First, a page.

(Susan Cook was the subject of an interview by the Milwaukee LGBT History Project early in 2003, and was featured in a display first appearing at PrideFest 2003, excerpts of which appear below.)
"I think back to the bomb threats and death threats, and now we can say 'gay' and 'lesbian' openly pretty much anywhere. We have flags hanging from our bars where before we had blue lights. We have rainbow neon signs on our bars. We are very out. And I think PrideFest had a lot to do with that. Sometimes it was necessary to get in their face. But this is the result. A lot of people probably never knew about that little baseball tournament behind Mitchell domes and that little picnic and that little march, but this is what it's become..."
Sue Cook did it twice - she helped create LGBT community in Milwaukee by starting the Milwaukee Lesbian and Gay Pride Committee (MLGPC) in 1987, then worked with the new PrideFest from 1997 to 1999.
And to think, in 1983 she wasn't even out of the closet yet. She was in a relationship with a woman, but neither of them acknowledged being lesbian, even to each other. Cook remembers her heart pounding as she grabbed a flyer about lesbian/gay issues from a table at the UWM Union, where she was a student at the time. She stuffed it into her book bag and waited until she got home before reading it.
She got involved in MLGPC through Grapevine, a women's organization. The first organizers of MLGPC sent invitations to other groups, asking them to send representatives to a meeting. Many of the lesbians perceived that the gay men had already made all the decisions, leaving the lesbians out of the process, so they left. Sue decided to stick it out.
As MLGPC became more visible, Cook and other members endured bomb threats and death threats. Out of those threats came a large meeting of lesbians, who decided to create the Lesbian Alliance of Metro Milwaukee (LAMM).
Of course, Cook knew how to take care of herself. In the late 1980s, she recalls, it was not unusual for straight men to come into lesbian bars to harass the women inside and try to pick fights. They would also wait outside for women to leave the bars.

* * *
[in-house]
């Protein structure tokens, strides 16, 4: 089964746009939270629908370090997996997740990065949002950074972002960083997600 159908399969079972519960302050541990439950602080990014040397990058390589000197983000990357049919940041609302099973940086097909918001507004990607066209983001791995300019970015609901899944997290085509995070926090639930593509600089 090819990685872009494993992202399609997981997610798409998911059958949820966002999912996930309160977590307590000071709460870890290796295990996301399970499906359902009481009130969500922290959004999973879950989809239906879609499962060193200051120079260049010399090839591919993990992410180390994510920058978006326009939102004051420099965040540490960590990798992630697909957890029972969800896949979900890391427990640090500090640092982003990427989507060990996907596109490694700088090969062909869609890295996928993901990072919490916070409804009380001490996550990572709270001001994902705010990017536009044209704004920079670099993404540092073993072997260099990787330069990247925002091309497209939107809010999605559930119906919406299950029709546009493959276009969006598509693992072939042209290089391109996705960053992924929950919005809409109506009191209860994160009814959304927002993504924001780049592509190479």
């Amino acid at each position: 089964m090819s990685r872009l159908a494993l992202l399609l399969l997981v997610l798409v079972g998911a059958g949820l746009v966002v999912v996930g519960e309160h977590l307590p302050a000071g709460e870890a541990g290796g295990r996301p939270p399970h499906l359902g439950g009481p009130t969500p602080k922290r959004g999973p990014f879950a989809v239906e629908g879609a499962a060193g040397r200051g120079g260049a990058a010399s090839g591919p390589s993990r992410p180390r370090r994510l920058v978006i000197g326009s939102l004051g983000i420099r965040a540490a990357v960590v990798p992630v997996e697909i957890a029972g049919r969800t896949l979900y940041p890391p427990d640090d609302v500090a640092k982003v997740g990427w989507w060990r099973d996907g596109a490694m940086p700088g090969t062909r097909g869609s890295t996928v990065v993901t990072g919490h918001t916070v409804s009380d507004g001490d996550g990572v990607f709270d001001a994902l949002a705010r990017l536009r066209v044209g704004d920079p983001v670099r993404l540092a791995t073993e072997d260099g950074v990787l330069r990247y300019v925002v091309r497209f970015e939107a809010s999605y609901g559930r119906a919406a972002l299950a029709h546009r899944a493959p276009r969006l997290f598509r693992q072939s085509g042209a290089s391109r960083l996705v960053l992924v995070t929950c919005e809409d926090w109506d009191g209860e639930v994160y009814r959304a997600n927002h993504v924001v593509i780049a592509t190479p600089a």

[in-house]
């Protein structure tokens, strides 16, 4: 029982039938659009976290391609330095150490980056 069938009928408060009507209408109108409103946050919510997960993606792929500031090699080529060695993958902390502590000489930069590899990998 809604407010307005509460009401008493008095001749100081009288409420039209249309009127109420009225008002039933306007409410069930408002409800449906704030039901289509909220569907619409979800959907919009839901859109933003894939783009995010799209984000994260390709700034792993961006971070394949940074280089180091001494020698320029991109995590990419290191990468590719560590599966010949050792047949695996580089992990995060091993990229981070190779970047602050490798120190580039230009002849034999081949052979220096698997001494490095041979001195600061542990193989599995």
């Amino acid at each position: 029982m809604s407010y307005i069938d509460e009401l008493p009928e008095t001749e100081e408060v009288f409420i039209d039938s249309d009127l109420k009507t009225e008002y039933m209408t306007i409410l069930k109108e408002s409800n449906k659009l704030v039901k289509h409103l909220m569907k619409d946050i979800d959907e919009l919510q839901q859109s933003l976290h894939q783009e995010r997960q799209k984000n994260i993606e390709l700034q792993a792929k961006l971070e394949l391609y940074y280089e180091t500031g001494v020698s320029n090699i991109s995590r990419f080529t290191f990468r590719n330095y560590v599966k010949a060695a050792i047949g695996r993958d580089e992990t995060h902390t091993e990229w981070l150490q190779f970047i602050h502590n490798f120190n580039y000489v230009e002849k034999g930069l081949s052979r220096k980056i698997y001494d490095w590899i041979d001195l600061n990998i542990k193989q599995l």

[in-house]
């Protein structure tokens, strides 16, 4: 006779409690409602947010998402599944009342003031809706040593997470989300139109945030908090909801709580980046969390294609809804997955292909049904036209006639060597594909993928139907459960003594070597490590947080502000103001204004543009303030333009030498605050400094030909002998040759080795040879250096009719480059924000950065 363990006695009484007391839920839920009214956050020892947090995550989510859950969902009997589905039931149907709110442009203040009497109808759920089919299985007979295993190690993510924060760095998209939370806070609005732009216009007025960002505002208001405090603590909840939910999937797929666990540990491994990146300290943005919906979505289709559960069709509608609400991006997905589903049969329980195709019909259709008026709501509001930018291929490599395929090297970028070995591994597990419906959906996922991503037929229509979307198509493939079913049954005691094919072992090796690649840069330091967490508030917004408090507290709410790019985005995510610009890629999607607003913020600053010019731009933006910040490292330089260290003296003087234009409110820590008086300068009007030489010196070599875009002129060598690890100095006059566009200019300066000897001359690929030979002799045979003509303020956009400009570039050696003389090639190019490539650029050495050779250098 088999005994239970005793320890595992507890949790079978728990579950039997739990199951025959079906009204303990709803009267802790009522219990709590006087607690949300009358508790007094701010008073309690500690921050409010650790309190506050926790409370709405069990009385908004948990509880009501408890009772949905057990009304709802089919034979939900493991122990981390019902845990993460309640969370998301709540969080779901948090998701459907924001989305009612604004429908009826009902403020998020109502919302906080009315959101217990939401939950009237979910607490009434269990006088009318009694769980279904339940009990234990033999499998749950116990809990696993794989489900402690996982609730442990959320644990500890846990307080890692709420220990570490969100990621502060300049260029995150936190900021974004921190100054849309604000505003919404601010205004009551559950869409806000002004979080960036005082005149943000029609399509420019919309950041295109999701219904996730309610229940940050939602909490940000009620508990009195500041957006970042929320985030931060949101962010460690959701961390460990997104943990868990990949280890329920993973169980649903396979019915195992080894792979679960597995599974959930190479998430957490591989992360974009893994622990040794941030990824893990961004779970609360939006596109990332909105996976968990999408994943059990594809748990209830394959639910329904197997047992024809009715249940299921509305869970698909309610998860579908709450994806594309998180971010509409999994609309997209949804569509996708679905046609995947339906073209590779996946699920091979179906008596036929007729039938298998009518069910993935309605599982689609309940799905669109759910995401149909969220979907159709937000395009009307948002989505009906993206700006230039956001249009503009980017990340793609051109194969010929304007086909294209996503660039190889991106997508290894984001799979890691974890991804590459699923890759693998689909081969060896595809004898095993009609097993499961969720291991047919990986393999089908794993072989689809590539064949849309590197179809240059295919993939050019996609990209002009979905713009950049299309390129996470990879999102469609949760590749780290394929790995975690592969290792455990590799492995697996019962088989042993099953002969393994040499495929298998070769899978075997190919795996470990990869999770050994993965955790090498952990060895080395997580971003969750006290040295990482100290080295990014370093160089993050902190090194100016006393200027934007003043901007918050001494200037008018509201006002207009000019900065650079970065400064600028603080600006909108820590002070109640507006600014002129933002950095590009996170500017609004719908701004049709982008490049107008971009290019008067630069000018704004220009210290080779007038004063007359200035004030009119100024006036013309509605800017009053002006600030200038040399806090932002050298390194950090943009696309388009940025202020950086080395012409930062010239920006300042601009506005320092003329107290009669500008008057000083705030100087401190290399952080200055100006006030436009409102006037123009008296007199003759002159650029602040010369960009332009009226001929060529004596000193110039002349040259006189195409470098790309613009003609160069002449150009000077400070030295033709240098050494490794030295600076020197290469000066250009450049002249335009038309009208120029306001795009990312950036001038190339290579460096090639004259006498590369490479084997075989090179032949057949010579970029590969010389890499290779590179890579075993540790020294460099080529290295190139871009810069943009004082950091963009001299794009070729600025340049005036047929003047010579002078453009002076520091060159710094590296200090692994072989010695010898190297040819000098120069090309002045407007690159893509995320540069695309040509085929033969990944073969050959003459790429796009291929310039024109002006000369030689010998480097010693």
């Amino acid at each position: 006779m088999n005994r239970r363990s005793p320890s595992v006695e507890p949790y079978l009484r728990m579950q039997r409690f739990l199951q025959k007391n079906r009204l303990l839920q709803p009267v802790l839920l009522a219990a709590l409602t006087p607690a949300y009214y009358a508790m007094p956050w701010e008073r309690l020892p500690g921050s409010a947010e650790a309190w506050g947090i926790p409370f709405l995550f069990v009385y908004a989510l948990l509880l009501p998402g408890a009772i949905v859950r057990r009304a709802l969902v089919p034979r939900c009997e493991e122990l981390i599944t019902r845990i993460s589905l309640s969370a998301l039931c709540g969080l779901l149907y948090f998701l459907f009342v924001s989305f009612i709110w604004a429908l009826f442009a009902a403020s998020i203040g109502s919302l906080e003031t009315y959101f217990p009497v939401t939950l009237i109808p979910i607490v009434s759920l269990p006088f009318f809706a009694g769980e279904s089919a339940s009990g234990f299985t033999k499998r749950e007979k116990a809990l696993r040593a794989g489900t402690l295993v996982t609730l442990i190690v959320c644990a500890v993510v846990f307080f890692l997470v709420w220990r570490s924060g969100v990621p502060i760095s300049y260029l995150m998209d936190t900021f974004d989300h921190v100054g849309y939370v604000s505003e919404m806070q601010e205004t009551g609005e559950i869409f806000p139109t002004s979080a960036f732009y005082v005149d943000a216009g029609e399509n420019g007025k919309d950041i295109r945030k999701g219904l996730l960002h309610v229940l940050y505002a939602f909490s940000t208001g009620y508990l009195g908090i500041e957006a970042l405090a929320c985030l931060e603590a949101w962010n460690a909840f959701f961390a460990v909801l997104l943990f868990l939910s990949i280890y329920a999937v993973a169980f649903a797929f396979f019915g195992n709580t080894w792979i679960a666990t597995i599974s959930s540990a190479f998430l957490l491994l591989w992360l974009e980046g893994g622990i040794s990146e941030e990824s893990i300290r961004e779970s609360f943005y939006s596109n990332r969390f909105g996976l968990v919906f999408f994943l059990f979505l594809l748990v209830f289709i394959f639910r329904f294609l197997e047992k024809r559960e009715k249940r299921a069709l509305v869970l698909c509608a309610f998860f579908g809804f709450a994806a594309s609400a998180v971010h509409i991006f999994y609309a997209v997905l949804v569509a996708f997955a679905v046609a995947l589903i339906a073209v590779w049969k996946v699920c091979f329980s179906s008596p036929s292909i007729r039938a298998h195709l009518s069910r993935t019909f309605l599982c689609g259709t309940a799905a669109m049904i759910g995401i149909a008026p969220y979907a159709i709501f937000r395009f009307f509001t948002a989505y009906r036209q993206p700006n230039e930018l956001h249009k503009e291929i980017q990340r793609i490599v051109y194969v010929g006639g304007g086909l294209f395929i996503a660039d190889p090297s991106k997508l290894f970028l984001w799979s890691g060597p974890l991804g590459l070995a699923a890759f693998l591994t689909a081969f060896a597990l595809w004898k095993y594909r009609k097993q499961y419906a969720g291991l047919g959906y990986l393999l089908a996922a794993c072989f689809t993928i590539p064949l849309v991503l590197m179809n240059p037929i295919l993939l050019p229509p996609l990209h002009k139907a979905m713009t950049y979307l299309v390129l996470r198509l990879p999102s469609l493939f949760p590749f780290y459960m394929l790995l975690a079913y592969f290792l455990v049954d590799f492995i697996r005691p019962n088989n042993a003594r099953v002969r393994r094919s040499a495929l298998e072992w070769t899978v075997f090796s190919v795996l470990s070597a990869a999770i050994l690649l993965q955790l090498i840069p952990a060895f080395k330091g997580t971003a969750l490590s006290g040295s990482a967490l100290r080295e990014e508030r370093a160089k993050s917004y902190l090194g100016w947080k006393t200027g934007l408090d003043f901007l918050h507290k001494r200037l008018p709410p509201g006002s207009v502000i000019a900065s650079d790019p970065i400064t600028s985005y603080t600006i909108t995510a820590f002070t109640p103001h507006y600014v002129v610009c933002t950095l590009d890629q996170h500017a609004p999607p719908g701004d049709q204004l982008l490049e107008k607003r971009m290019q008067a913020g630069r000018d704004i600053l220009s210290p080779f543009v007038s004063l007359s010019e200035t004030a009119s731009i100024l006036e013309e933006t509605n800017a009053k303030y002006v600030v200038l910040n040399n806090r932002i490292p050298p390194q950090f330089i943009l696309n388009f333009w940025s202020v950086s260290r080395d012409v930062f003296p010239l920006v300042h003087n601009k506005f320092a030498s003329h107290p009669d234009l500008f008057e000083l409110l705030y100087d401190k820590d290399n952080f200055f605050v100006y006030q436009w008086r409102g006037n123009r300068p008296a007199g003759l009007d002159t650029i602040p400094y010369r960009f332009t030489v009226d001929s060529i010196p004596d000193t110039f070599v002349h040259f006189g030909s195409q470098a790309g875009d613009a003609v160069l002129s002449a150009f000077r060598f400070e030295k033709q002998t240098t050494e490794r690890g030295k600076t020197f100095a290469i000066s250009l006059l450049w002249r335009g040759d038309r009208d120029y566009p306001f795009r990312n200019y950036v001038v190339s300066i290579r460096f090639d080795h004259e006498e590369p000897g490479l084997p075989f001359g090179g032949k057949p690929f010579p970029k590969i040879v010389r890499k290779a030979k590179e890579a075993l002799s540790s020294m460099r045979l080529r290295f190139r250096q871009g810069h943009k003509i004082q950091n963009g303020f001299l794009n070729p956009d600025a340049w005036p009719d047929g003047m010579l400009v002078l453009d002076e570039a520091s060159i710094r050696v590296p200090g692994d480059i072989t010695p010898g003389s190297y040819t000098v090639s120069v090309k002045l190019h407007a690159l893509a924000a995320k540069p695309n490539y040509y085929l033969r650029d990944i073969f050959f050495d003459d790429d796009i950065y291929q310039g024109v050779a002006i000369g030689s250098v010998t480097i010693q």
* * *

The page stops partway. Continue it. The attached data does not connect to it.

One night, she and her partner smacked a guy with the door as they were leaving their favorite bar. They saw four other men waiting down the street, so they walked off in the other direction. Cook's partner was into leather at the time, and they were both decked out. They decided there was something wrong with this picture. They turned around and started running toward the men in the street - who ran away.
"I think it's important for the younger crowd that they should go back to our history. They need to know this stuff. They may not have known about our struggle, and there will be struggles ahead. You never know how the law will stand 10 years, 20 years from now, because just as the pendulum can swing to the left, it swings back to the right. And you see challenges all over the country, laws being challenged and repealed. Just because it's this way now doesn't mean it will always be this way. It is important for people to know our history and bear that in mind."
Article about Pride Committee work, May 1989
(Wis Light vol 2 issue 8)
View page 2 of article
Interview by Michael Doylen and Laura Sutherland.
History Project interview summarized by William B. Turner.
Photos by Jerry Johnson, Wisconsin Light, and the subject.
Last updated: 23-October-2005.